In my professional life, I’ve actively conditioned myself to tolerate and accept risks when necessary. Risk tolerance is something that can be learned and taught. But risk tolerance is fundamentally a contextual matter - two people with identical means and skills can have totally different reactions to the stressors risk presents.
There are people who will go skydiving but won’t ever, ever leave their stable corporate job that they hate because the alternatives terrify them. There are people like me who won’t jump out of a perfectly good plane, even at gunpoint, but feel totally comfortable entering work situations even with uncertain economic outcomes.
I’m generally confident and assertive, but my biggest regrets in life have come from situations where I failed to be either. In these moments I make a common mistake: when I weigh my choices, I invent additional possible negative outcomes that don’t actually exist.
Small, Safe Worlds
I have my insecurities. Most of them are artifacts of routine childhood slights, like being picked last for the pickup soccer games in fourth grade; I relive them every day as adult anxieties. You’d think after 30-something years I’d be seasoned enough to not be affected by these things. You’d be wrong.
When life presents us with possibilities and choices we view them through the lenses formed through our experiences over time. They shape the landscape in which we decide.
Ultimately these lenses distort reality into a funhouse mirror, tainting our judgment with shades of the past.
With negative experiences, we decline and avoid opportunities for connection, growth, and prosperity because we wish to avoid pain.
We preemptively discount ourselves because we’re afraid we’re not worth our asking price and that we’ll be exposed if we do.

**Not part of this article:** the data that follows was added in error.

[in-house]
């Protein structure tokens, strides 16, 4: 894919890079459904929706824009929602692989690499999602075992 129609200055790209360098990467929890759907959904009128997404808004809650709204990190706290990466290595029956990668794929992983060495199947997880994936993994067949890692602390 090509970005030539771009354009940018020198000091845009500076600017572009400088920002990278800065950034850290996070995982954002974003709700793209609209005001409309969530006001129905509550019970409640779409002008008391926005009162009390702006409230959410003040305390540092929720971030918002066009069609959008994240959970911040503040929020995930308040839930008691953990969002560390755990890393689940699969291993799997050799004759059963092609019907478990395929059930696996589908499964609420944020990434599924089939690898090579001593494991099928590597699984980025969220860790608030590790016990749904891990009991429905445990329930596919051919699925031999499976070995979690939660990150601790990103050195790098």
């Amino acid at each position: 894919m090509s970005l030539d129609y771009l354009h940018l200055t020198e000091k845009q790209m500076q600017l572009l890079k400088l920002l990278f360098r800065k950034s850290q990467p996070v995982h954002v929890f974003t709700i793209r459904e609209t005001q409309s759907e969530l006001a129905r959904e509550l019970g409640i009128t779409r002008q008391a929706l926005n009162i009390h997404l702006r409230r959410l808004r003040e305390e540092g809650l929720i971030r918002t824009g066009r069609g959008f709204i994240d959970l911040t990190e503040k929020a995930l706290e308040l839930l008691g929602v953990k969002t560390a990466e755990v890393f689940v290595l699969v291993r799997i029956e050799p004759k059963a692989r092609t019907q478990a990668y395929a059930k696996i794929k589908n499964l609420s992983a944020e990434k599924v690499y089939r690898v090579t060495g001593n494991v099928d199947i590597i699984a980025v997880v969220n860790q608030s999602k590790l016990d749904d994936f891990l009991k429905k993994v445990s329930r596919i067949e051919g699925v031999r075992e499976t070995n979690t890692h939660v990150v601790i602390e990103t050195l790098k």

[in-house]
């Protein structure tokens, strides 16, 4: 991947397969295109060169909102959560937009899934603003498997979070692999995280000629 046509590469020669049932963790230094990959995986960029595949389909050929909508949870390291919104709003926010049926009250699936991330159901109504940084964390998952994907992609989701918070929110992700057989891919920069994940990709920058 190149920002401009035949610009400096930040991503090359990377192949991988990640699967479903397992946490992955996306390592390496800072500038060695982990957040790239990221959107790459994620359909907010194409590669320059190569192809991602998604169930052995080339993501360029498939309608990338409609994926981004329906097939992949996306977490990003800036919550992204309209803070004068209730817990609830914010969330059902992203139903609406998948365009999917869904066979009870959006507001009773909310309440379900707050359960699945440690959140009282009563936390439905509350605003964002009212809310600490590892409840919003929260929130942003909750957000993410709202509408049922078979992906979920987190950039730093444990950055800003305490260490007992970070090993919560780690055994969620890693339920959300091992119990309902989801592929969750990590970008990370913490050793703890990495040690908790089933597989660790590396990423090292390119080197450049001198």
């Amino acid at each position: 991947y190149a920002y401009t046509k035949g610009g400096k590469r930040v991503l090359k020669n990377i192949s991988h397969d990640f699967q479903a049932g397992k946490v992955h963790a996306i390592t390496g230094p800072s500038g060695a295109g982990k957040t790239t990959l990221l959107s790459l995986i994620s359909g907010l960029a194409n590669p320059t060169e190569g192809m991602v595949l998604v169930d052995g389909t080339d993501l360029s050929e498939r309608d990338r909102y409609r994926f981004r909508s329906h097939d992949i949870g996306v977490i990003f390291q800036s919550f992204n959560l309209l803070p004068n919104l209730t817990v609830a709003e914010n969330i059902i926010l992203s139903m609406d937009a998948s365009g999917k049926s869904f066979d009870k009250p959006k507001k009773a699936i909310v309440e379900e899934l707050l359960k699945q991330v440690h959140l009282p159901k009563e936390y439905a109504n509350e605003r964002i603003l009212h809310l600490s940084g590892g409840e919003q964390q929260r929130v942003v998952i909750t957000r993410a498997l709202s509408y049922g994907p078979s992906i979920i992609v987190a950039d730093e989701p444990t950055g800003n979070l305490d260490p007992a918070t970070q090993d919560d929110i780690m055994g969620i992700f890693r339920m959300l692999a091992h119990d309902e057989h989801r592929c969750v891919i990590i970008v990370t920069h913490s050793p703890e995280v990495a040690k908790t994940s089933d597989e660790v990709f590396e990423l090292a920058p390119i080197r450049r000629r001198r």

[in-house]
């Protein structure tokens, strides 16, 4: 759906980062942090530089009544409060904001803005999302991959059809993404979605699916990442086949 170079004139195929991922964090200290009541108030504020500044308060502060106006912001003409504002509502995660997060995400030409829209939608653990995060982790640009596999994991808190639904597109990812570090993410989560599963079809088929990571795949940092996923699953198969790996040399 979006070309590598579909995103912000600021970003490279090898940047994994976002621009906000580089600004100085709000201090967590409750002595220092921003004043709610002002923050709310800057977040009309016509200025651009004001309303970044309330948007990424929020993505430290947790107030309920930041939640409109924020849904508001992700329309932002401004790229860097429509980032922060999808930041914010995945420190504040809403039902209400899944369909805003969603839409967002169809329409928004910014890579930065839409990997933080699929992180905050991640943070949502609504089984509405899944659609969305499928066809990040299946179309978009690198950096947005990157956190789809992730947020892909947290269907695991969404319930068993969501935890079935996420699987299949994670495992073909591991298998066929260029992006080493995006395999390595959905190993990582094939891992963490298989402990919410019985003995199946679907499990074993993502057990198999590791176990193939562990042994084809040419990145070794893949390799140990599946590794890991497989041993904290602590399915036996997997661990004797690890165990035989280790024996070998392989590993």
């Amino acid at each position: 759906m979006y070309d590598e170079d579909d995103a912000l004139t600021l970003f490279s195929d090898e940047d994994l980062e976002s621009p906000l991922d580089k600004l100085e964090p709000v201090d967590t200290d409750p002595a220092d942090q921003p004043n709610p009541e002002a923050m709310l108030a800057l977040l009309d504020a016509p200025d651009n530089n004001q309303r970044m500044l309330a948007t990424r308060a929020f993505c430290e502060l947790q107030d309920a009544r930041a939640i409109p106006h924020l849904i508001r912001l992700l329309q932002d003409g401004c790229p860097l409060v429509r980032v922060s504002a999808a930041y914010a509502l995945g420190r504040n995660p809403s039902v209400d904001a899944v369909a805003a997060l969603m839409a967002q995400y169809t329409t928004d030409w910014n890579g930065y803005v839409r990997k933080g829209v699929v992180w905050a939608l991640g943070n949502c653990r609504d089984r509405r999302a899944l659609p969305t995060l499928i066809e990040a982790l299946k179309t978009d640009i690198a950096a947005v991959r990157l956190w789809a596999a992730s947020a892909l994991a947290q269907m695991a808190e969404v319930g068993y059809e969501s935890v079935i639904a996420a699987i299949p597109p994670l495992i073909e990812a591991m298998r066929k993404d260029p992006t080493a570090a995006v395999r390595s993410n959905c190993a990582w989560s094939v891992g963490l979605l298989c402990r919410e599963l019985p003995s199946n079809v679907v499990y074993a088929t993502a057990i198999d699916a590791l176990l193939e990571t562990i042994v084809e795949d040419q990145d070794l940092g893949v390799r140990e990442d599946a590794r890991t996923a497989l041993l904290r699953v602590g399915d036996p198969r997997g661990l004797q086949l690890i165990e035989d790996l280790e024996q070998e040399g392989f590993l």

We don’t ask for the promotion we earned. We don’t assert ourselves in situations where our boundaries are crossed. We don’t ask the single neighbor out for coffee. We don’t start that company. We don’t travel to exotic, unfamiliar places. We turn down invitations to make or grow relationships. We engage in safe, people-pleasing, small-ball behavior. We limit ourselves to a smaller, safer world filled with fewer possibilities and people. We retreat to our comfort zone.
Access to Possibility
Like our friend who makes the same mistakes because he or she can’t spot the warning signs, so too can we see that the friend who avoids opportunity does so for reasons that are absurd, childish, and mundane. Our own reasons for doing the same are equally weak, but they hide in our blind spots. Thus we carry on, carelessly closing off opportunity for a different, better, and richer world for ourselves every day.
And why? Because Mrs. Rutherford publicly humiliated us in front of our second grade class for having really shitty cursive handwriting. From that day onward we’ve spent our entire lives avoiding being the center of attention. We wonder why none of our ideas get picked up at work, why we don’t have the friends and relationships we want, and confine ourselves to gilded cages of our own making - all because of an overwrought childhood experience exercising its influence unchecked.
I worry about being liked and respected. Being an awkward, chubby, and nerdy kid made me an easy target for bullying. For a significant part of my childhood, I simply tried to avoid contact with people as best as I could and pursued my hobbies instead. I kept my circle of friends small. I avoided dating until I had women in college dropping atomic bomb-sized hints that they were interested in me. Asking customers for the order terrified me because I was worried my labor and products weren’t worth their true value. My primary social goal was to simply avoid embarrassment.
Change waited for me just around the corner.
During college I realized: I’m in control of what embarrasses me and what doesn’t. Embarrassment was my choice. Being lonely, unhappy, unsatisfied, slighted, and the entire spectrum of socially anxious behavior were outcomes I unconsciously chose all along.
So I made a promise: to reinvent myself as someone who doesn’t get stopped. Choice is my instrument. I made different ones. I’m twelve years in.
If you meet me in-person today, you won’t recognize the man I just described. I’m extroverted; I work the room; I speak in front of hundreds and thousands of people regularly; I assert my boundaries; and I ask for what I want, especially when it’s a big ask. I act with a degree of self-worth that was unavailable to me when I was nineteen years old.